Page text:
As new RF and microwave systems evolve, we are seeing a greater need for effective thermal management and significantly higher RF performance from Printed Circuit Boards (PCB’s) and subsystems; at the same time these systems are required to decrease in mass and still offer greater functionality than ever before.
Constraints such as these are often most acute in applications where Size, Weight and Power (SWaP) are high priorities, such as military and aerospace, and typically include RF power amplifiers and phased array TxRx modules. This article reviews the various methods of thermal management and reviews in detail the advantages of “Coin” technology versus traditional thermal via technology.
High density active power devices, such as GaN power transistors, can dissipate significant heat. One of many roles that the PCB has to perform is to channel heat from the underside of the semiconductor device through to the chosen heatsinking scheme as efficiently and effectively as possible. The design challenge is how best to accomplish this while achieving the other trade- offs required such as RF performance, manufacturability and cost.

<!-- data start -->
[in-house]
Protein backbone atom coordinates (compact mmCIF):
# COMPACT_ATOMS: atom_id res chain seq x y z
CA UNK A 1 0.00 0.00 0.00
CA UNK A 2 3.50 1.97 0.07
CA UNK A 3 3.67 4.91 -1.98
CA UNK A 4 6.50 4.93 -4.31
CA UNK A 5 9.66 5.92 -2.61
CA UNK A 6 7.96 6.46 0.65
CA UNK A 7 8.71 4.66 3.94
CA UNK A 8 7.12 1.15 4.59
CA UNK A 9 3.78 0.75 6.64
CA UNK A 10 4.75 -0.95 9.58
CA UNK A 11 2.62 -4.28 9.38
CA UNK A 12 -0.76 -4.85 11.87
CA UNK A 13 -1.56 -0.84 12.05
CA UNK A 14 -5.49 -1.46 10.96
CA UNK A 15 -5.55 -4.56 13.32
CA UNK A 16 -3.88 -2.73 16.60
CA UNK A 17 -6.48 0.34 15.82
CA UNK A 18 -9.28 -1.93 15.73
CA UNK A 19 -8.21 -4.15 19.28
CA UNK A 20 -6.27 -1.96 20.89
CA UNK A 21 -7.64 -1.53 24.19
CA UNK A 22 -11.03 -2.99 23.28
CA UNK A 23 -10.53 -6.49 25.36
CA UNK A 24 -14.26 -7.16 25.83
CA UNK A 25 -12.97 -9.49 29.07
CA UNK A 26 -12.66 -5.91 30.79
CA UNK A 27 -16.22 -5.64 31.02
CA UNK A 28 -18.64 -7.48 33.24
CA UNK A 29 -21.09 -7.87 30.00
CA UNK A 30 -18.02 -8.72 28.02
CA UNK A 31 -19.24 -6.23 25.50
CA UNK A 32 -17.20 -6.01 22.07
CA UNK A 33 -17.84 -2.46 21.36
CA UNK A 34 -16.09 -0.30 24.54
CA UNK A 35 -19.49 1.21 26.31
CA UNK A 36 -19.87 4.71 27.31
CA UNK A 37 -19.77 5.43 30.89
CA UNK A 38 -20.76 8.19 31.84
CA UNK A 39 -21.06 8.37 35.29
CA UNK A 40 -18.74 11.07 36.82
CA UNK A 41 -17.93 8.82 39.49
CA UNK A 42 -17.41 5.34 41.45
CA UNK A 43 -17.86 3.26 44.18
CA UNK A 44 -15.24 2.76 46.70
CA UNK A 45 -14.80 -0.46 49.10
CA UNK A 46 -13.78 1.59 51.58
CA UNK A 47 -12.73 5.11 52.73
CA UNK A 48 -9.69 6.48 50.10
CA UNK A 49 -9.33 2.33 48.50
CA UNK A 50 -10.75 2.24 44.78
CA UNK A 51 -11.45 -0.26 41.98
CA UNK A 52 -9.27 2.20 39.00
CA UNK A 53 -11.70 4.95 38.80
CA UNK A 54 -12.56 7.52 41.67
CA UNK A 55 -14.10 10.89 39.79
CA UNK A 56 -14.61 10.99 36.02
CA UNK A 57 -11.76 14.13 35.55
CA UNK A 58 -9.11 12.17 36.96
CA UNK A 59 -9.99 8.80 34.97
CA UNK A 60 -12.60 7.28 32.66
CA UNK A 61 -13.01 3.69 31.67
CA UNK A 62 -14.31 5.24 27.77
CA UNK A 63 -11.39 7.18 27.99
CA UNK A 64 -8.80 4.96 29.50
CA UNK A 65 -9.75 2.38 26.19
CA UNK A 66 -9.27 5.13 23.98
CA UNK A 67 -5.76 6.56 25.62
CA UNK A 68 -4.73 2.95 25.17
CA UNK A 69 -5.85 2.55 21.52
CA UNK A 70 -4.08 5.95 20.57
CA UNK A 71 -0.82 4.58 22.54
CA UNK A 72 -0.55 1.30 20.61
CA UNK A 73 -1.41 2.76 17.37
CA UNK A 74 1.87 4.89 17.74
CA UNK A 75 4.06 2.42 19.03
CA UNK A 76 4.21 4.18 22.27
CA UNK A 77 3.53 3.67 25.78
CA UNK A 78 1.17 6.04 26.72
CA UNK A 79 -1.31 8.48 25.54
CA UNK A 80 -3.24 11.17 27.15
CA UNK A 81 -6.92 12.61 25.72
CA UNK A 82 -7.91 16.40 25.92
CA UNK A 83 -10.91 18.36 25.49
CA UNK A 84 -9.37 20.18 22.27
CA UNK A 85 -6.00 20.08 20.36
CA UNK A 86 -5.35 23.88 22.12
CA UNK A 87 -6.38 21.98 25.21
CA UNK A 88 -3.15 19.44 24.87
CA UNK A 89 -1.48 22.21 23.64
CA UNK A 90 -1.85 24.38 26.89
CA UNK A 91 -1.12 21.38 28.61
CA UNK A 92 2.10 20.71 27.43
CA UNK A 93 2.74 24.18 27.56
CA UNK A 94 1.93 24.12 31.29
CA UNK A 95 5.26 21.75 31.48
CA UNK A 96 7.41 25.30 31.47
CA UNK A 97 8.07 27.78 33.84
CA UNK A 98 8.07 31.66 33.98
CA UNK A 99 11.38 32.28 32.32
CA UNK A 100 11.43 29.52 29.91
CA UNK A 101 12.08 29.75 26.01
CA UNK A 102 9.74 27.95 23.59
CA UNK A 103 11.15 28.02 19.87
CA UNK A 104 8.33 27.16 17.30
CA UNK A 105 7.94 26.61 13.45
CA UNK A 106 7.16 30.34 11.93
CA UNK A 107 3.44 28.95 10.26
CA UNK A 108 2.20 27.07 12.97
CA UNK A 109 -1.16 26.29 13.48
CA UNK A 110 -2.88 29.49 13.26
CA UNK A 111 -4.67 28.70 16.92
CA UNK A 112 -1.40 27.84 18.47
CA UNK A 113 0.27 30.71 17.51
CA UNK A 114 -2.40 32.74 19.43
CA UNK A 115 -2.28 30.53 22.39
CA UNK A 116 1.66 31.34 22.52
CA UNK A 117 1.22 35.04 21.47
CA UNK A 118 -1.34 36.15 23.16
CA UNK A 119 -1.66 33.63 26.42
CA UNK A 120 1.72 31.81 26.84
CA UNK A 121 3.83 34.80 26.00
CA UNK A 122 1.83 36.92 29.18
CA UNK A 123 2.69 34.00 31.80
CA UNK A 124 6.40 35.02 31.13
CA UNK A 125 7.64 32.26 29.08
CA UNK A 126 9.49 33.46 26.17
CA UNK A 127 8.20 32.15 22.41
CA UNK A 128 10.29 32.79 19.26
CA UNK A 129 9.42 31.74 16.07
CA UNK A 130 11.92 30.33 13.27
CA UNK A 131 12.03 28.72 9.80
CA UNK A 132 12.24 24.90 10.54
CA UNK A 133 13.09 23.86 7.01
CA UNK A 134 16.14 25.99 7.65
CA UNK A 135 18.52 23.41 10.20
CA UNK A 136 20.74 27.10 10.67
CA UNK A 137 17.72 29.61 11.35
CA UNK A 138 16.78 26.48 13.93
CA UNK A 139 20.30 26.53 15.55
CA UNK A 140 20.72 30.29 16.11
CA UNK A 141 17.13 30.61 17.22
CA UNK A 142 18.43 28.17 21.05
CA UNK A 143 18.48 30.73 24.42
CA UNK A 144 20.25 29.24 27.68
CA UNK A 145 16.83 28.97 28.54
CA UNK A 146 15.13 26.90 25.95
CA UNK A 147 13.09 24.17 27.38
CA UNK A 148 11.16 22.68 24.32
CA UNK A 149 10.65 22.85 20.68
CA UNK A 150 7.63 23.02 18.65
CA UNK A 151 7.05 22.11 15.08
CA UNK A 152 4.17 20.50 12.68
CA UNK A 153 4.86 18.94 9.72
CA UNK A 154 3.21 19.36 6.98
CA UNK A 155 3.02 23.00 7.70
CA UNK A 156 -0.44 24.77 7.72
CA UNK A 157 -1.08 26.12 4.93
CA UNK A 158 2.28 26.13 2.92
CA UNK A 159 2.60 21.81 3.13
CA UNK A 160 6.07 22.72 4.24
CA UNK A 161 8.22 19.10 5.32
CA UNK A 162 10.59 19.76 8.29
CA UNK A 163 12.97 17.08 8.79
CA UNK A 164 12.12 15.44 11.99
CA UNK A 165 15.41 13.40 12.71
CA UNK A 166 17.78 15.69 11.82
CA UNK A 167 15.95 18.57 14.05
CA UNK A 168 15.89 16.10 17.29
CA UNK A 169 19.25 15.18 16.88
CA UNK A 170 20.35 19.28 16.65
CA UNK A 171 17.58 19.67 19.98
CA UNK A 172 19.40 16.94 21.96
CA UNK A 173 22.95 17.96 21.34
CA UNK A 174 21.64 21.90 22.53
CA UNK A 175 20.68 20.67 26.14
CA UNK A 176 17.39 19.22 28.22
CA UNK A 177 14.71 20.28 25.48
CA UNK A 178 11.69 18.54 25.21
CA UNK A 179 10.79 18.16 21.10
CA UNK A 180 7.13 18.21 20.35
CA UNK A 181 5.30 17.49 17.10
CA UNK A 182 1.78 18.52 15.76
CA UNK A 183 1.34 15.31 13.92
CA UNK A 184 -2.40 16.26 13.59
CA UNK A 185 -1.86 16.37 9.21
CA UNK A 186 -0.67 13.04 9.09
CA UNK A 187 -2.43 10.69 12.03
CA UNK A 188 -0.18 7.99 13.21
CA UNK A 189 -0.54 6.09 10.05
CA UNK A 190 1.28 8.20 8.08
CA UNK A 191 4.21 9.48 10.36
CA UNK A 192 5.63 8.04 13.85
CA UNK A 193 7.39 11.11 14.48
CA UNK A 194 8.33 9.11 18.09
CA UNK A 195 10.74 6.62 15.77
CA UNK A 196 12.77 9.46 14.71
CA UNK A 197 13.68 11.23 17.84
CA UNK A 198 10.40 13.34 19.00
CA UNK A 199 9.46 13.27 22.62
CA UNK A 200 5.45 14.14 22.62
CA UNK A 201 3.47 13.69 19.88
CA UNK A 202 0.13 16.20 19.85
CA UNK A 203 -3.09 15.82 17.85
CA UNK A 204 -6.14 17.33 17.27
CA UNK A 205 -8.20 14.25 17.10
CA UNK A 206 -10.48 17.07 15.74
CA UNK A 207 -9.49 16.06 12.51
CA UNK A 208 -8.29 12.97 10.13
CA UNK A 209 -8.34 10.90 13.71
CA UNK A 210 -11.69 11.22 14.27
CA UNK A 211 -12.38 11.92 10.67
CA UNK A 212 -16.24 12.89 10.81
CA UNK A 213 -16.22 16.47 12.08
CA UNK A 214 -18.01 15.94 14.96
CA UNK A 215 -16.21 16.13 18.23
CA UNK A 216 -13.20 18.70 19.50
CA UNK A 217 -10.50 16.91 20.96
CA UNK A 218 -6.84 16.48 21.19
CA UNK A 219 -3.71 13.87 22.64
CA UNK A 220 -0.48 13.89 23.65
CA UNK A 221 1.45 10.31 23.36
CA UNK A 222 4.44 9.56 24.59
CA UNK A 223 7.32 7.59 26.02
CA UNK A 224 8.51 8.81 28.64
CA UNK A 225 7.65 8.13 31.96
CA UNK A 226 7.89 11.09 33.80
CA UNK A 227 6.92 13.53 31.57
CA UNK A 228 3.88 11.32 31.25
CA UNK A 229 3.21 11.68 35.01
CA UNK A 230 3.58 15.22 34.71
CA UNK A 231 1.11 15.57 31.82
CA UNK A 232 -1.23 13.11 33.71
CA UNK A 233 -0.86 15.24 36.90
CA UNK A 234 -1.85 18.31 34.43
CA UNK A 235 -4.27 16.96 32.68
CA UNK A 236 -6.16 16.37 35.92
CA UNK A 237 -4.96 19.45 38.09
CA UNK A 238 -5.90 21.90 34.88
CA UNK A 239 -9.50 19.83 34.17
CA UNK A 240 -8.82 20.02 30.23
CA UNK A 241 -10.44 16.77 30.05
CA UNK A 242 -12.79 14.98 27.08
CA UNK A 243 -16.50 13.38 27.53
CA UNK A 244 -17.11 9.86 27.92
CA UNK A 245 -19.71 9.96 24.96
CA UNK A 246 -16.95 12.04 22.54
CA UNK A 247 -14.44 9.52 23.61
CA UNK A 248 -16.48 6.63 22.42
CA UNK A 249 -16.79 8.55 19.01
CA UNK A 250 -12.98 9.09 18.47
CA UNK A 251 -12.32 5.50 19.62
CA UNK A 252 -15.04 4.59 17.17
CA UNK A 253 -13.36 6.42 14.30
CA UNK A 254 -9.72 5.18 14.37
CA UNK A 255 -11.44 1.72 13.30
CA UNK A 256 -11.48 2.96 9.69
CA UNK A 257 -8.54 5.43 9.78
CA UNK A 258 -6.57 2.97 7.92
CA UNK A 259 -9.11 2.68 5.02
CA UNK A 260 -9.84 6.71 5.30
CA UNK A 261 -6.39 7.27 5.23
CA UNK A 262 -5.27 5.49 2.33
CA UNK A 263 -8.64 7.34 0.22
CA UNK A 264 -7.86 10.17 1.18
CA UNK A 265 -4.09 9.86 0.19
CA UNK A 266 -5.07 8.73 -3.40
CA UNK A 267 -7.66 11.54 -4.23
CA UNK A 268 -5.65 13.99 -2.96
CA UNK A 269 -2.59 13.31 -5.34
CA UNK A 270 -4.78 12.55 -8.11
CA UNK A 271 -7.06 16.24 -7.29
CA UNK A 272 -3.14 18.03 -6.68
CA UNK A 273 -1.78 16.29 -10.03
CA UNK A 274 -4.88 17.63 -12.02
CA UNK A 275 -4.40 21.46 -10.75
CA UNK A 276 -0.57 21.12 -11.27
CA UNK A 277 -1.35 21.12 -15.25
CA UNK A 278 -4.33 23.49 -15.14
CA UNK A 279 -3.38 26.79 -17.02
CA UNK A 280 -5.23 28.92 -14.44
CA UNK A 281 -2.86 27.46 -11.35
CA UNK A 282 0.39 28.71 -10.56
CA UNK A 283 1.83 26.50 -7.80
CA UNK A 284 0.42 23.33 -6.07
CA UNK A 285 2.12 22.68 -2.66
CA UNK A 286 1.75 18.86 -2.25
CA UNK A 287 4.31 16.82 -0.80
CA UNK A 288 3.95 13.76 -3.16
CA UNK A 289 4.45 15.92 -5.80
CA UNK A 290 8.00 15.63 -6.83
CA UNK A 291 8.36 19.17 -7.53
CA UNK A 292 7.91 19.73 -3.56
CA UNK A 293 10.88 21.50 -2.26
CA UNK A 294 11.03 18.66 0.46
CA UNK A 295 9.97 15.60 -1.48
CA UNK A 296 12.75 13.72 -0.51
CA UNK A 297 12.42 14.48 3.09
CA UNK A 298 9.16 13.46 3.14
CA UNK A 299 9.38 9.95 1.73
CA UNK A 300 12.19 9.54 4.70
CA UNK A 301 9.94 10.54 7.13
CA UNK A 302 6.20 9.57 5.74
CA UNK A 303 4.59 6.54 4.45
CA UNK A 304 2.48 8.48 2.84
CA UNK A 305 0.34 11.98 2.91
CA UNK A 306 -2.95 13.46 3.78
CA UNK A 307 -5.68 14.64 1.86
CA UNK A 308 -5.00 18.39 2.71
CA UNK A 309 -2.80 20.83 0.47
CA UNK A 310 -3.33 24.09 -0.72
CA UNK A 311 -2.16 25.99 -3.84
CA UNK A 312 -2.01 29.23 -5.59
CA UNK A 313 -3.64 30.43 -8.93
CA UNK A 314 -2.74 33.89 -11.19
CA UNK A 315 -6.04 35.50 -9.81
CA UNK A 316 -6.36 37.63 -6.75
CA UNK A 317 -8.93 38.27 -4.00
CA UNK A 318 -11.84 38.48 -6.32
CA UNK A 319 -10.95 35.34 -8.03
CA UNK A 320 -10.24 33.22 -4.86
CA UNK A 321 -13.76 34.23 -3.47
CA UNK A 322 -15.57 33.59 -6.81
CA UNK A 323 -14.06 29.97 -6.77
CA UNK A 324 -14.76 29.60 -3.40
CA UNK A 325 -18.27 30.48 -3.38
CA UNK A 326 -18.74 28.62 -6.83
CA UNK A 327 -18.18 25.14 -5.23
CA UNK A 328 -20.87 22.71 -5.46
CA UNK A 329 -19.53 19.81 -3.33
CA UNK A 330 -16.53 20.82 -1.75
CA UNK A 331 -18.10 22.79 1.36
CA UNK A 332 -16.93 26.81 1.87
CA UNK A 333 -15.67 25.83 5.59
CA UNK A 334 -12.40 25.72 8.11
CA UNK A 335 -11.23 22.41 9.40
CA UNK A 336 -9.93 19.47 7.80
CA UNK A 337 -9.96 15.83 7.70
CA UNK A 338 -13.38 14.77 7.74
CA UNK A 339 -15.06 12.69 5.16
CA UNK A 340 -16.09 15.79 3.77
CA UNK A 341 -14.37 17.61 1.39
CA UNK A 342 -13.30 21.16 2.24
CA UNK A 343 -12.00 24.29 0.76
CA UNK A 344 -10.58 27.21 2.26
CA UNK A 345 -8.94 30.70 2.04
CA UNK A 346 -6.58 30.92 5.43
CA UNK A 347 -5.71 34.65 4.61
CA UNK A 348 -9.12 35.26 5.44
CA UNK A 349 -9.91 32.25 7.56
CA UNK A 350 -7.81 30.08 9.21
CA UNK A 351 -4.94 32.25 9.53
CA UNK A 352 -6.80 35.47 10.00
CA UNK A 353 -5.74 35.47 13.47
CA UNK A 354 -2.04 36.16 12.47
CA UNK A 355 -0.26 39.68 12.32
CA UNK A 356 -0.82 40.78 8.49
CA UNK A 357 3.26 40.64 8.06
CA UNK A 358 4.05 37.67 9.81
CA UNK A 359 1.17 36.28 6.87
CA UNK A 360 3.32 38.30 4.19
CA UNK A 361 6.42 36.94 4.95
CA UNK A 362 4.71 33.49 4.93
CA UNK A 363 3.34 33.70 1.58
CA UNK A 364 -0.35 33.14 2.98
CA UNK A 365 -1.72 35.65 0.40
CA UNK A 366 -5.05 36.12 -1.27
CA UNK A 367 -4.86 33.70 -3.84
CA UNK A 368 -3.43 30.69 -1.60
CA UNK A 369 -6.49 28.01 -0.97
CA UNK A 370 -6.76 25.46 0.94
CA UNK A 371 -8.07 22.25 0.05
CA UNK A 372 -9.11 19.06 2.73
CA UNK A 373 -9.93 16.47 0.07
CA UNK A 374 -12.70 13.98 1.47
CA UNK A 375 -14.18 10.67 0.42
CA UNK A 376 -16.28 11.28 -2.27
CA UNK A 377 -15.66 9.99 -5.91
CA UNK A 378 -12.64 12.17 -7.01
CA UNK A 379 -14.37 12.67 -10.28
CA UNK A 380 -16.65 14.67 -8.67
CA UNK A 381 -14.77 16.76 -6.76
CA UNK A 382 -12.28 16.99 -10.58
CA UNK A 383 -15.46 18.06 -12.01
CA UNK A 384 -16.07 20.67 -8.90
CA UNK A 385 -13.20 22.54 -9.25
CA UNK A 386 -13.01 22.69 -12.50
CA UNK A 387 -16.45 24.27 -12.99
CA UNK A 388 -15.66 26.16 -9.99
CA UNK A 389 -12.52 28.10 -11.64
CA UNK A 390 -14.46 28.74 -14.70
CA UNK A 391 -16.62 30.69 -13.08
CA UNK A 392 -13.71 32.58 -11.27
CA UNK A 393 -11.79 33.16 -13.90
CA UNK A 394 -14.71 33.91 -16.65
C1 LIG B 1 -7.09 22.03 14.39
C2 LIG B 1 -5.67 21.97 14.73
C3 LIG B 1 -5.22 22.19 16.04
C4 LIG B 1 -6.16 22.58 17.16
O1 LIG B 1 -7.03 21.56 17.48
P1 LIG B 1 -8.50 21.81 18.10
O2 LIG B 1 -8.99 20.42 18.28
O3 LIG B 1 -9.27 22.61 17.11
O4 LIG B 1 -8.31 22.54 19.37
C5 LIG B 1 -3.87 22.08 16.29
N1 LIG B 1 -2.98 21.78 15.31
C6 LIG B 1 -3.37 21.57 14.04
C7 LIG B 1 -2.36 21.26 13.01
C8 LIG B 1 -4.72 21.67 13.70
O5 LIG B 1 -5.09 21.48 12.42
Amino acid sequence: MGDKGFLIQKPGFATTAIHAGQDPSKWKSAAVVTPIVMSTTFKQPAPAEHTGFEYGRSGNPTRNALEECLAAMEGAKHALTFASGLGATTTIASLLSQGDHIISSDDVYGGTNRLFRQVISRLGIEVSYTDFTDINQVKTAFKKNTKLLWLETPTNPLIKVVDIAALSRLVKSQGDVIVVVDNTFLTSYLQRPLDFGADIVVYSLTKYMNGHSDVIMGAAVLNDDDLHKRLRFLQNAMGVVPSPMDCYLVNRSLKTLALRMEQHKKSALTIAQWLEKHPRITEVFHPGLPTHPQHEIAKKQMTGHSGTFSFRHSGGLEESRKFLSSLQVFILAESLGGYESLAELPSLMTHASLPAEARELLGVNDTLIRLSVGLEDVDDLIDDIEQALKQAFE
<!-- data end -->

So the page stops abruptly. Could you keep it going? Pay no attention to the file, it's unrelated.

Methods of Thermal Management
Traditionally, designers have simply added plated through holes (PTHs) to thermal/ground pads under components to take heat away through the circuit to a thermal sink such as a cold wall. Unless the assembly process includes a step to pre-fill these PTHs with solder, there is a high risk that solder will be robbed from under the component into the holes leading to a poor and potentially unreliable connection.
Another solution often used is to have these PTHs under the components filled with a proprietary via plugging paste and plated over the top to give an uninterrupted ground pad. The plugging pastes typically used are electrically non-conductive and offer a relatively low thermal conductivity of around 0.6 W/mK compared to a conductivity of copper of